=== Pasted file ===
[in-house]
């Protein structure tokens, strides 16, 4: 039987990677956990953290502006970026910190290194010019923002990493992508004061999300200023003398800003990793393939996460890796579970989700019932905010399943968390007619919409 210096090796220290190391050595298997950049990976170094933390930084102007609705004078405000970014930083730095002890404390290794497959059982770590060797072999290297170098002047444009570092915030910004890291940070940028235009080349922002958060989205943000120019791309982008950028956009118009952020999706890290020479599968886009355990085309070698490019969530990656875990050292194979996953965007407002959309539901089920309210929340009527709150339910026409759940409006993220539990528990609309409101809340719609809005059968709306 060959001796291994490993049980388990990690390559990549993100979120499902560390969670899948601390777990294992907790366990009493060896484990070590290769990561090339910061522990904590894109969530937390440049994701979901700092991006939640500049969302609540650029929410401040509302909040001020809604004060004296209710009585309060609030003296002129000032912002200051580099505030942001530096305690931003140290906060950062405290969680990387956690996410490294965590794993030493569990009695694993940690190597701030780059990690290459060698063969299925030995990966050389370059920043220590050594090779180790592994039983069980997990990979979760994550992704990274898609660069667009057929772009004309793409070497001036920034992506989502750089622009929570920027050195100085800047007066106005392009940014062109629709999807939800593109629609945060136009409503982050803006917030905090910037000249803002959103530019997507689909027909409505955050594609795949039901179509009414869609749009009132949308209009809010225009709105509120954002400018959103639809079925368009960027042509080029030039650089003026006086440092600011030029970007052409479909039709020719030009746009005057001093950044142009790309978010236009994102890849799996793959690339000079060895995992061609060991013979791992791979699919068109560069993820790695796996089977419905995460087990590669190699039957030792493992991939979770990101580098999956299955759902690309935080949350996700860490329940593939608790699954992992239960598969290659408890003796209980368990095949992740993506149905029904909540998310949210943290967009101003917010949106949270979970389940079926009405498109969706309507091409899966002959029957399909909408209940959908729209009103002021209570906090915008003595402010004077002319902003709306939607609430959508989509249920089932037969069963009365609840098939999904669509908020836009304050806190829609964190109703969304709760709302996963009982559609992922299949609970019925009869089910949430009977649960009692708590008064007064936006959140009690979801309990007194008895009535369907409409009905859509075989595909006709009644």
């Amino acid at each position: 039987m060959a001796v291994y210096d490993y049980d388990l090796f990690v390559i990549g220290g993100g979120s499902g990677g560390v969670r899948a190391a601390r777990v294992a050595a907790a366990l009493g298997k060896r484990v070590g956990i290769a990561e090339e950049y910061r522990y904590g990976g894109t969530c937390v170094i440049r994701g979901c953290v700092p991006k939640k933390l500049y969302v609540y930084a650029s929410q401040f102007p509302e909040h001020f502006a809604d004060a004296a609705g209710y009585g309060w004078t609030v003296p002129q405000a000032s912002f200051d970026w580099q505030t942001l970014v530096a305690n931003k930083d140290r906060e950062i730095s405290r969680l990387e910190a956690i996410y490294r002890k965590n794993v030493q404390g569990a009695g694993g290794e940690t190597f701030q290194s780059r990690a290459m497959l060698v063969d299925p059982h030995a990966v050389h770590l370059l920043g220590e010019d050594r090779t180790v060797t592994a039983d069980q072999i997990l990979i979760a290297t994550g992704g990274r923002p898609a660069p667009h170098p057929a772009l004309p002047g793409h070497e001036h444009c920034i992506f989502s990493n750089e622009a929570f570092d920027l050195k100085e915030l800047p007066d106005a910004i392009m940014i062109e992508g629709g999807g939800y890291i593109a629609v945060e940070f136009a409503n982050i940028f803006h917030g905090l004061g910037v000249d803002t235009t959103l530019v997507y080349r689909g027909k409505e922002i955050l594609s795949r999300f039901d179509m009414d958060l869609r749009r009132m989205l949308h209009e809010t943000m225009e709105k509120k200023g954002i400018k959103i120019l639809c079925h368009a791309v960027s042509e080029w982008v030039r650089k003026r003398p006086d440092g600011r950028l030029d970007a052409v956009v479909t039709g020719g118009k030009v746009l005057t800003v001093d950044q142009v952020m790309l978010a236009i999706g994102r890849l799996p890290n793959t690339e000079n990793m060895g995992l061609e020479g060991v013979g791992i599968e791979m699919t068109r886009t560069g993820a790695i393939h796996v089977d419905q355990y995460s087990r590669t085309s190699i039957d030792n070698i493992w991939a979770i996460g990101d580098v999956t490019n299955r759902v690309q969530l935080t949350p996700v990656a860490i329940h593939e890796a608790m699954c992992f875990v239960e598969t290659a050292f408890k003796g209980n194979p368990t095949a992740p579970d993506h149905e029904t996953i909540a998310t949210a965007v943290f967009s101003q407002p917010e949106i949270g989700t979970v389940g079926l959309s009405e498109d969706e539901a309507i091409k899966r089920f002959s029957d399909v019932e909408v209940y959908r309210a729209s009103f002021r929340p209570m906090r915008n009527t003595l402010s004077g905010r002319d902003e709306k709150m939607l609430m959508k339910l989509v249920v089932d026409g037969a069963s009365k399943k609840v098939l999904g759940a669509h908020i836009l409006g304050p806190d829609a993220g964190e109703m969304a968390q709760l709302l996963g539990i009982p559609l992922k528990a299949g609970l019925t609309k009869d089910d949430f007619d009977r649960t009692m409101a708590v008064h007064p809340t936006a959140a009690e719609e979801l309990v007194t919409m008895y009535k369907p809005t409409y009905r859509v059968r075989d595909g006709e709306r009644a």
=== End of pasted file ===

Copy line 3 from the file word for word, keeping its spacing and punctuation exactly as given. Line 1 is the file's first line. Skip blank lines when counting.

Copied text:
């Amino acid at each position: 039987m060959a001796v291994y210096d490993y049980d388990l090796f990690v390559i990549g220290g993100g979120s499902g990677g560390v969670r899948a190391a601390r777990v294992a050595a907790a366990l009493g298997k060896r484990v070590g956990i290769a990561e090339e950049y910061r522990y904590g990976g894109t969530c937390v170094i440049r994701g979901c953290v700092p991006k939640k933390l500049y969302v609540y930084a650029s929410q401040f102007p509302e909040h001020f502006a809604d004060a004296a609705g209710y009585g309060w004078t609030v003296p002129q405000a000032s912002f200051d970026w580099q505030t942001l970014v530096a305690n931003k930083d140290r906060e950062i730095s405290r969680l990387e910190a956690i996410y490294r002890k965590n794993v030493q404390g569990a009695g694993g290794e940690t190597f701030q290194s780059r990690a290459m497959l060698v063969d299925p059982h030995a990966v050389h770590l370059l920043g220590e010019d050594r090779t180790v060797t592994a039983d069980q072999i997990l990979i979760a290297t994550g992704g990274r923002p898609a660069p667009h170098p057929a772009l004309p002047g793409h070497e001036h444009c920034i992506f989502s990493n750089e622009a929570f570092d920027l050195k100085e915030l800047p007066d106005a910004i392009m940014i062109e992508g629709g999807g939800y890291i593109a629609v945060e940070f136009a409503n982050i940028f803006h917030g905090l004061g910037v000249d803002t235009t959103l530019v997507y080349r689909g027909k409505e922002i955050l594609s795949r999300f039901d179509m009414d958060l869609r749009r009132m989205l949308h209009e809010t943000m225009e709105k509120k200023g954002i400018k959103i120019l639809c079925h368009a791309v960027s042509e080029w982008v030039r650089k003026r003398p006086d440092g600011r950028l030029d970007a052409v956009v479909t039709g020719g118009k030009v746009l005057t800003v001093d950044q142009v952020m790309l978010a236009i999706g994102r890849l799996p890290n793959t690339e000079n990793m060895g995992l061609e020479g060991v013979g791992i599968e791979m699919t068109r886009t560069g993820a790695i393939h796996v089977d419905q355990y995460s087990r590669t085309s190699i039957d030792n070698i493992w991939a979770i996460g990101d580098v999956t490019n299955r759902v690309q969530l935080t949350p996700v990656a860490i329940h593939e890796a608790m699954c992992f875990v239960e598969t290659a050292f408890k003796g209980n194979p368990t095949a992740p579970d993506h149905e029904t996953i909540a998310t949210a965007v943290f967009s101003q407002p917010e949106i949270g989700t979970v389940g079926l959309s009405e498109d969706e539901a309507i091409k899966r089920f002959s029957d399909v019932e909408v209940y959908r309210a729209s009103f002021r929340p209570m906090r915008n009527t003595l402010s004077g905010r002319d902003e709306k709150m939607l609430m959508k339910l989509v249920v089932d026409g037969a069963s009365k399943k609840v098939l999904g759940a669509h908020i836009l409006g304050p806190d829609a993220g964190e109703m969304a968390q709760l709302l996963g539990i009982p559609l992922k528990a299949g609970l019925t609309k009869d089910d949430f007619d009977r649960t009692m409101a708590v008064h007064p809340t936006a959140a009690e719609e979801l309990v007194t919409m008895y009535k369907p809005t409409y009905r859509v059968r075989d595909g006709e709306r009644a």